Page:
Defense Secretary Robert Gates listens to a reporter's question during a news briefing about gays in the military Tuesday at the Pentagon.
U.S. Secretary of Defense Robert Gates on Tuesday urged Congress to repeal the 17-year-old ban on openly gay Americans serving in the armed forces, citing a just-released Pentagon report that concluded such a change would carry little risk for military readiness, effectiveness or unit cohesion.
His view was strongly seconded by Joint Chiefs Chairman Adm. Mike Mullen at an afternoon news conference with Gates. "I fully endorse their report, its findings and the implementation plan," Mullen said.
"My personal opinion is now my professional view," Mullen said, "that this is a policy change that we can make in a relatively low-risk fashion ... given time and strong leadership."
The Pentagon's study on repealing "don't ask, don't tell" was based on responses from some 115,000 troops and more than 44,000 military spouses, as well as face-to-face meetings with troops on bases around the world. Among the key findings:
- Seventy percent of troops surveyed believed that repealing the law would have mixed, positive or no effect.
- A significant minority — 30 percent of service members overall — predicted negative consequences from a repeal. That number was 43 percent among Marines overall, and 58 percent among Marines serving in combat posts.
- Concerns about the impact of repeal were strongest among those in combat posts in both the Army and Marines. For example, nearly 60 percent of respondents in the Marines and in Army combat posts said repeal would have a negative impact on unit effectiveness "in a field environment or out at sea."
- Sixty-nine percent of all respondents said they have served with a co-worker "believed to be homosexual."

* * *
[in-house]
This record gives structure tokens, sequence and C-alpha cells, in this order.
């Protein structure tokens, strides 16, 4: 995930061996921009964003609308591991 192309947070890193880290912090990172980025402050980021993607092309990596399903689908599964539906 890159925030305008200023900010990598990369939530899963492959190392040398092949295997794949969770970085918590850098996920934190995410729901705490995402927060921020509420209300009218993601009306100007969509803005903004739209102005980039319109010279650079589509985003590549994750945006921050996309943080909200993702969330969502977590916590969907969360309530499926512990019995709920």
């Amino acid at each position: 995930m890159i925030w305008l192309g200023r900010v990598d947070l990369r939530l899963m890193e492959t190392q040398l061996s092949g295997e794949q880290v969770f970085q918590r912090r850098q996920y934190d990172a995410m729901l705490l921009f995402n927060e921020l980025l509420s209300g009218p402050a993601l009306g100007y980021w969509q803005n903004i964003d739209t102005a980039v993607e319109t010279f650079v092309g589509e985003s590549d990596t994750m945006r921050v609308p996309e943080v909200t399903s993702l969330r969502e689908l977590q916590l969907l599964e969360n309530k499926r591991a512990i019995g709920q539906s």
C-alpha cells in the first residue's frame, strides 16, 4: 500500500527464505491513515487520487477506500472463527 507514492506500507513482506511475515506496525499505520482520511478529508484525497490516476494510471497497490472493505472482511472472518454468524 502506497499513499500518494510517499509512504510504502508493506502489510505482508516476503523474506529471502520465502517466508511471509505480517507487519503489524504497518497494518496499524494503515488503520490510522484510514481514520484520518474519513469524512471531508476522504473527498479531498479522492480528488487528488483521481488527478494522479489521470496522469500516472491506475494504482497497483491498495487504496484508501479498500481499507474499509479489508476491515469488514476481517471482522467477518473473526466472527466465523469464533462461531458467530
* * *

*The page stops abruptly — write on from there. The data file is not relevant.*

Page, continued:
- When those in the overall military were asked about the experience of working with someone whom they believed to be gay or lesbian, 92 percent stated that their unit's ability to work together was either very good, good, or neither good nor poor.
- In general, female service members were "substantially less likely to perceive negative impacts following repeal than male service members" for "all the issues asked about in the survey."
— NPR Staff
Gates, who as head of the CIA in 1992 oversaw the end of discrimination against gay job applicants, also issued a stark warning to repeal opponents on Capitol Hill: Blocking current efforts to end the "don't ask, don't tell" policy before Congress adjourns next month, he said, would throw the issue to the federal courts, creating more risk to military operations.
A change imposed by "judicial fiat," Gates said, as recent court cases have already shown, would be "far more disruptive and hazardous to battlefield readiness" than congressional repeal.
"This must come by legislative change," said Gates, who acknowledged that feelings on the issue run deep but often are based on "unfamiliarity" and "stereotypes."
He also urged Congress to "resist the urge to lure our troops and their families into the politics of this issue."
President Obama, in a statement, also called on the Senate to act soon. He said that the report "confirms that, by every measure — from unit cohesion to recruitment and retention to family readiness — we can transition to a new policy in a responsible manner that ensures our military strength and national security."
Ball In Congress' Court
The U.S. House has already approved repeal. Senate Democrats are attempting to secure enough Republican support to overcome threats of a filibuster made, most prominently, by repeal opponent John McCain of Arizona.
McCain, who once said he would endorse repeal if military leaders got behind it, is among those who have criticized the report in advance of its release, claiming that its findings are marred by the fact that 115,000 of 400,000 service members, or fewer than 30 percent, returned surveys asking for their views on gays and lesbians in the military.
It is that argument that appeared to anger the matter-of-fact Gates.
The notion that the Pentagon was taking a poll of the military, he said, or asking members to vote on whether to change the rule is "antithetical to our system."
As the military's commander in chief, President Obama has made his position on repeal clear, Gates said, and it's the military's job "to determine how best to prepare for the change should Congress change the law."